Sargento cheese recall hits 15 states over listeria concerns



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  • Rizo-López Foods Inc., a supplier to Sargento, recalled its dairy products last month, prompted by fears of listeria contamination.

  • Sargento announced a voluntary recall of products supplied by Rizo-López Foods Inc. and those packaged on the same production lines.

  • Cheese varieties affected by the recall include cotija, parmesan, Swiss, asiago, Monterey Jack, white cheddar, cheddar, a nacho and taco blend, Italian cheese blend, taco cheese blend, and queso quesadilla cheese.

(NewsNation) — Thousands of cases of shredded cheese are being recalled across 15 states.

The recall, prompted by fears of listeria contamination, stems from a decision made by Rizo-López Foods Inc., a supplier to Sargento, to recall its dairy products last month.

Sargento took swift action, announcing a voluntary recall of products supplied by Rizo-López Foods Inc. and those packaged on the same production lines. The company also ended its partnership with the supplier and alerted affected business customers, according to a press release issued on Thursday.

Cheese varieties affected by the recall include cotija, parmesan, Swiss, asiago, Monterey Jack, white cheddar, cheddar, a nacho and taco blend, Italian cheese blend, taco cheese blend, and queso quesadilla cheese. Over 10,000 cases of shredded cheese have been pulled from shelves.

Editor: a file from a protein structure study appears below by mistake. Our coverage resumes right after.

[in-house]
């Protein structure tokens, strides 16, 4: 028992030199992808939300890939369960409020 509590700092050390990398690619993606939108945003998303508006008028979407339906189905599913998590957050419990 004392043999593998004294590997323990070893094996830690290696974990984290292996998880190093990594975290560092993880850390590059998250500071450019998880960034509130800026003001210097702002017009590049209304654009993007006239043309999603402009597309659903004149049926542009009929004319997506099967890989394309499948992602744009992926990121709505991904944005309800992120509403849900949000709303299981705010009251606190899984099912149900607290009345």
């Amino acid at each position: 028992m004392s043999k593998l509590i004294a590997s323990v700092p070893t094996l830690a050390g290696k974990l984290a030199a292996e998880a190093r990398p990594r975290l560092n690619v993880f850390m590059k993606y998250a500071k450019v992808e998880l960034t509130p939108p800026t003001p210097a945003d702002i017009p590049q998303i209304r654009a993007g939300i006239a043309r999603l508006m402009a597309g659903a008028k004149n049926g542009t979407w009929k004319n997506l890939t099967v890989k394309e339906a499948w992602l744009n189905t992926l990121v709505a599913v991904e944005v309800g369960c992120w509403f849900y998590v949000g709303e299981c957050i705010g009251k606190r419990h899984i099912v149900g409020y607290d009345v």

The recall has impacted states including Arizona, California, Florida, Georgia, Illinois, Indiana, Maryland, Nevada, New Jersey, North Carolina, Ohio, Rhode Island, Texas, Washington, and Wisconsin.

Rizo-López Foods is the source of a decadelong outbreak of listeria food poisoning that killed two people and sickened more than two dozen, federal health officials said.

New lab and inspection evidence linked soft cheeses and other dairy products made by Rizo-Lopez Foods of Modesto, California, to the outbreak, which was first detected in June 2014, the Centers for Disease Control and Prevention said.

Since then, at least 26 people in 11 states have been sickened. They include a person who died in California in 2017 and one who died in Texas in 2020, CDC officials said.

The company recalled more than 60 soft cheeses, yogurt and sour cream sold under the brands Tio Francisco, Don Francisco, Rizo Bros, Rio Grande, Food City, El Huache, La Ordena, San Carlos, Campesino, Santa Maria, Dos Ranchitos, Casa Cardenas, and 365 Whole Foods Market.

The CDC previously investigated cases of food poisoning tied to queso fresco and other similar types of cheese in 2017 and 2021, but there was not enough evidence to identify a source.

New illnesses were reported in December, prompting the CDC to reopen the investigation. The strain of listeria linked to the outbreak was found in a cheese sample from Rizo-Lopez Foods. Federal officials confirmed that queso fresco and cotija made by the company were making people sick.

The recalled products were distributed nationwide at stores and retail deli counters, including El Super, Cardenas Market, Northgate Gonzalez, Superior Groceries, El Rancho, Vallarta, Food City, La Michoacana, and Numero Uno Markets.

Listeria infections can cause serious illness and, in rare cases, death. People who are pregnant, older than 65 or have weakened immune systems are particularly vulnerable. Symptoms — like muscle aches, fever and tiredness — usually start within two weeks after eating contaminated foods, but can start earlier or later.

The CDC said consumers who have these products should discard them and thoroughly clean the refrigerator, counters and other contact sites. Listeria can survive in the refrigerator and easily contaminate other foods and surfaces.

The Associated Press contributed to this report.


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